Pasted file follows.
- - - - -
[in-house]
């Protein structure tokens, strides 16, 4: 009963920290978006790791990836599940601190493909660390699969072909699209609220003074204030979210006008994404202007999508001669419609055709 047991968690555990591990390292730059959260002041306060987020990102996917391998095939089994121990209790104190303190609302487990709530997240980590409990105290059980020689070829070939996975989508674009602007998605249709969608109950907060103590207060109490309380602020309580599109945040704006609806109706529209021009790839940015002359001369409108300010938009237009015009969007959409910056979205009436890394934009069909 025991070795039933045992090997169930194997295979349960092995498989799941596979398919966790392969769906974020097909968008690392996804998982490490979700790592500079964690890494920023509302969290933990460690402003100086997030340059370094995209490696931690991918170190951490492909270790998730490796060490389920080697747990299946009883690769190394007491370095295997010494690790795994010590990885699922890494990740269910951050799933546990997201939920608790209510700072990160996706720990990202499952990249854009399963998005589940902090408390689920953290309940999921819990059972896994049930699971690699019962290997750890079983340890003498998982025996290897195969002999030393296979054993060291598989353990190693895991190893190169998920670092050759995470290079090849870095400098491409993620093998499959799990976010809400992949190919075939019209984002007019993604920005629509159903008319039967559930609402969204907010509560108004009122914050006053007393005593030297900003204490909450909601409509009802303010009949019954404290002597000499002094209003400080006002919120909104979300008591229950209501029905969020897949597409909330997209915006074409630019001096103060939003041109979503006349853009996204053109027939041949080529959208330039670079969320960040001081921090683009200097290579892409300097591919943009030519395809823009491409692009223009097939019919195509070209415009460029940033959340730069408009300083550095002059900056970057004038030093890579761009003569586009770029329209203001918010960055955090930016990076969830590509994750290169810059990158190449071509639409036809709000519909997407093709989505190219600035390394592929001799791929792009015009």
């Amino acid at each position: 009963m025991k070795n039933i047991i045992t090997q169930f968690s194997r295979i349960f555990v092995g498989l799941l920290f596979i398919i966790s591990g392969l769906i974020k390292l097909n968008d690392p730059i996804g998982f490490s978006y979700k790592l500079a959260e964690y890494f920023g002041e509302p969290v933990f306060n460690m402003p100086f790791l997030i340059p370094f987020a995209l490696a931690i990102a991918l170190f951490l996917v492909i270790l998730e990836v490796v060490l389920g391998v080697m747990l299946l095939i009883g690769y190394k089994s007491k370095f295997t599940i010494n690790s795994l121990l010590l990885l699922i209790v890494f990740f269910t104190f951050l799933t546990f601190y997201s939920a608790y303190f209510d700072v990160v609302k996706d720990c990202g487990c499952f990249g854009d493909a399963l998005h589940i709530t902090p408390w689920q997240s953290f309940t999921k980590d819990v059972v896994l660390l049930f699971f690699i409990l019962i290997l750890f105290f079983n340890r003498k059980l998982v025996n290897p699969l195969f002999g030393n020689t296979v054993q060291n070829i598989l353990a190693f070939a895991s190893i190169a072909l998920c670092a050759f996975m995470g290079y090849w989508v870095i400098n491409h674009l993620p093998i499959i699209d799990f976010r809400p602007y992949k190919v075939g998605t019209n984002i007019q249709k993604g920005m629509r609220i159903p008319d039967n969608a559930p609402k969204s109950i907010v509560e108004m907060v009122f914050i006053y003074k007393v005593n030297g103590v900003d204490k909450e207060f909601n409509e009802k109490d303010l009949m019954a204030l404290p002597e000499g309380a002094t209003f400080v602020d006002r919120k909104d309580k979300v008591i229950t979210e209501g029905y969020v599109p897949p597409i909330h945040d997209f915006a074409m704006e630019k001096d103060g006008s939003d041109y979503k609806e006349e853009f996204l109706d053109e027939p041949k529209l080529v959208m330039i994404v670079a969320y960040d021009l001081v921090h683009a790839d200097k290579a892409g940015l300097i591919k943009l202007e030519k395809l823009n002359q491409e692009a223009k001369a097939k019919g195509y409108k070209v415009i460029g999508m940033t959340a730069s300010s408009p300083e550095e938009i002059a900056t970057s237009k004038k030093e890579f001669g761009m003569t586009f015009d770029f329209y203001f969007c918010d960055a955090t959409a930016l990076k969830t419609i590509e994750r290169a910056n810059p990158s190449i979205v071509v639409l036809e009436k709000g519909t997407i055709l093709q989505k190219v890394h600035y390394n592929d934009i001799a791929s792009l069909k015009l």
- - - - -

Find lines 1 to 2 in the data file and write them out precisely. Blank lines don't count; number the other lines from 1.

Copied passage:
[in-house]
């Protein structure tokens, strides 16, 4: 009963920290978006790791990836599940601190493909660390699969072909699209609220003074204030979210006008994404202007999508001669419609055709 047991968690555990591990390292730059959260002041306060987020990102996917391998095939089994121990209790104190303190609302487990709530997240980590409990105290059980020689070829070939996975989508674009602007998605249709969608109950907060103590207060109490309380602020309580599109945040704006609806109706529209021009790839940015002359001369409108300010938009237009015009969007959409910056979205009436890394934009069909 025991070795039933045992090997169930194997295979349960092995498989799941596979398919966790392969769906974020097909968008690392996804998982490490979700790592500079964690890494920023509302969290933990460690402003100086997030340059370094995209490696931690991918170190951490492909270790998730490796060490389920080697747990299946009883690769190394007491370095295997010494690790795994010590990885699922890494990740269910951050799933546990997201939920608790209510700072990160996706720990990202499952990249854009399963998005589940902090408390689920953290309940999921819990059972896994049930699971690699019962290997750890079983340890003498998982025996290897195969002999030393296979054993060291598989353990190693895991190893190169998920670092050759995470290079090849870095400098491409993620093998499959799990976010809400992949190919075939019209984002007019993604920005629509159903008319039967559930609402969204907010509560108004009122914050006053007393005593030297900003204490909450909601409509009802303010009949019954404290002597000499002094209003400080006002919120909104979300008591229950209501029905969020897949597409909330997209915006074409630019001096103060939003041109979503006349853009996204053109027939041949080529959208330039670079969320960040001081921090683009200097290579892409300097591919943009030519395809823009491409692009223009097939019919195509070209415009460029940033959340730069408009300083550095002059900056970057004038030093890579761009003569586009770029329209203001918010960055955090930016990076969830590509994750290169810059990158190449071509639409036809709000519909997407093709989505190219600035390394592929001799791929792009015009």